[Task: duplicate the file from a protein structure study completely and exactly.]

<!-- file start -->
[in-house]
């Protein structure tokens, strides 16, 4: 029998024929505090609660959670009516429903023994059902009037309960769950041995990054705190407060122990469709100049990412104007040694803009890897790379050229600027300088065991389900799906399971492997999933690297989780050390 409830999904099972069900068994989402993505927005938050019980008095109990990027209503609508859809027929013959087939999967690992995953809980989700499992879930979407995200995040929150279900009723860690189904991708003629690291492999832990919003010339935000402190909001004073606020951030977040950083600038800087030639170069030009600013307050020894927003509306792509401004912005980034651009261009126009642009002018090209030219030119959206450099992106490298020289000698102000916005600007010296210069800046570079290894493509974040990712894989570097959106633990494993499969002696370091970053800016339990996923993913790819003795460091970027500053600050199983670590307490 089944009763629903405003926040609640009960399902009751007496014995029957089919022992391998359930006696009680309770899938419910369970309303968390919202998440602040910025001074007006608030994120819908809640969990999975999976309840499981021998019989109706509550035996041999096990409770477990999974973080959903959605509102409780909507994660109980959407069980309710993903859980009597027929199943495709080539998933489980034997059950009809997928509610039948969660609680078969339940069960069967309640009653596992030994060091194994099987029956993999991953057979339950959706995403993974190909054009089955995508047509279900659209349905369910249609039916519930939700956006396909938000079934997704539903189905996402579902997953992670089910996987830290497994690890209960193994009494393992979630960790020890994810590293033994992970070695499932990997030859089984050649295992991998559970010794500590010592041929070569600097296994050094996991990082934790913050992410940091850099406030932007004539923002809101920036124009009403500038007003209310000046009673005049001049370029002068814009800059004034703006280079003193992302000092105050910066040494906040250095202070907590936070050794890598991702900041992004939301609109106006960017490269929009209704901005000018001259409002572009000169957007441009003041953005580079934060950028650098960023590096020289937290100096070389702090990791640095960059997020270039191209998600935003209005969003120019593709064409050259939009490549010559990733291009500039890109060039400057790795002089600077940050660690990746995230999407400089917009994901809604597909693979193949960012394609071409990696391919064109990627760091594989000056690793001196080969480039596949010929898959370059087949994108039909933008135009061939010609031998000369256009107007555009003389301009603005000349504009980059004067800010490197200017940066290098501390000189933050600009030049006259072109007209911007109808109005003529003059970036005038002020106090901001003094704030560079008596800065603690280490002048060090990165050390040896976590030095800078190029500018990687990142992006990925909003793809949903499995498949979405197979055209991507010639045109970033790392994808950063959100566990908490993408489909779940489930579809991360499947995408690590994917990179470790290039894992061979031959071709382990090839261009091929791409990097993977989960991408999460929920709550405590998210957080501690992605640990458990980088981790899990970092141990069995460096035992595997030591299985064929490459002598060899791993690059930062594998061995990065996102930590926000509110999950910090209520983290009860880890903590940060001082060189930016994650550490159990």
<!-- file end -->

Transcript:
[in-house]
């Protein structure tokens, strides 16, 4: 029998024929505090609660959670009516429903023994059902009037309960769950041995990054705190407060122990469709100049990412104007040694803009890897790379050229600027300088065991389900799906399971492997999933690297989780050390 409830999904099972069900068994989402993505927005938050019980008095109990990027209503609508859809027929013959087939999967690992995953809980989700499992879930979407995200995040929150279900009723860690189904991708003629690291492999832990919003010339935000402190909001004073606020951030977040950083600038800087030639170069030009600013307050020894927003509306792509401004912005980034651009261009126009642009002018090209030219030119959206450099992106490298020289000698102000916005600007010296210069800046570079290894493509974040990712894989570097959106633990494993499969002696370091970053800016339990996923993913790819003795460091970027500053600050199983670590307490 089944009763629903405003926040609640009960399902009751007496014995029957089919022992391998359930006696009680309770899938419910369970309303968390919202998440602040910025001074007006608030994120819908809640969990999975999976309840499981021998019989109706509550035996041999096990409770477990999974973080959903959605509102409780909507994660109980959407069980309710993903859980009597027929199943495709080539998933489980034997059950009809997928509610039948969660609680078969339940069960069967309640009653596992030994060091194994099987029956993999991953057979339950959706995403993974190909054009089955995508047509279900659209349905369910249609039916519930939700956006396909938000079934997704539903189905996402579902997953992670089910996987830290497994690890209960193994009494393992979630960790020890994810590293033994992970070695499932990997030859089984050649295992991998559970010794500590010592041929070569600097296994050094996991990082934790913050992410940091850099406030932007004539923002809101920036124009009403500038007003209310000046009673005049001049370029002068814009800059004034703006280079003193992302000092105050910066040494906040250095202070907590936070050794890598991702900041992004939301609109106006960017490269929009209704901005000018001259409002572009000169957007441009003041953005580079934060950028650098960023590096020289937290100096070389702090990791640095960059997020270039191209998600935003209005969003120019593709064409050259939009490549010559990733291009500039890109060039400057790795002089600077940050660690990746995230999407400089917009994901809604597909693979193949960012394609071409990696391919064109990627760091594989000056690793001196080969480039596949010929898959370059087949994108039909933008135009061939010609031998000369256009107007555009003389301009603005000349504009980059004067800010490197200017940066290098501390000189933050600009030049006259072109007209911007109808109005003529003059970036005038002020106090901001003094704030560079008596800065603690280490002048060090990165050390040896976590030095800078190029500018990687990142992006990925909003793809949903499995498949979405197979055209991507010639045109970033790392994808950063959100566990908490993408489909779940489930579809991360499947995408690590994917990179470790290039894992061979031959071709382990090839261009091929791409990097993977989960991408999460929920709550405590998210957080501690992605640990458990980088981790899990970092141990069995460096035992595997030591299985064929490459002598060899791993690059930062594998061995990065996102930590926000509110999950910090209520983290009860880890903590940060001082060189930016994650550490159990």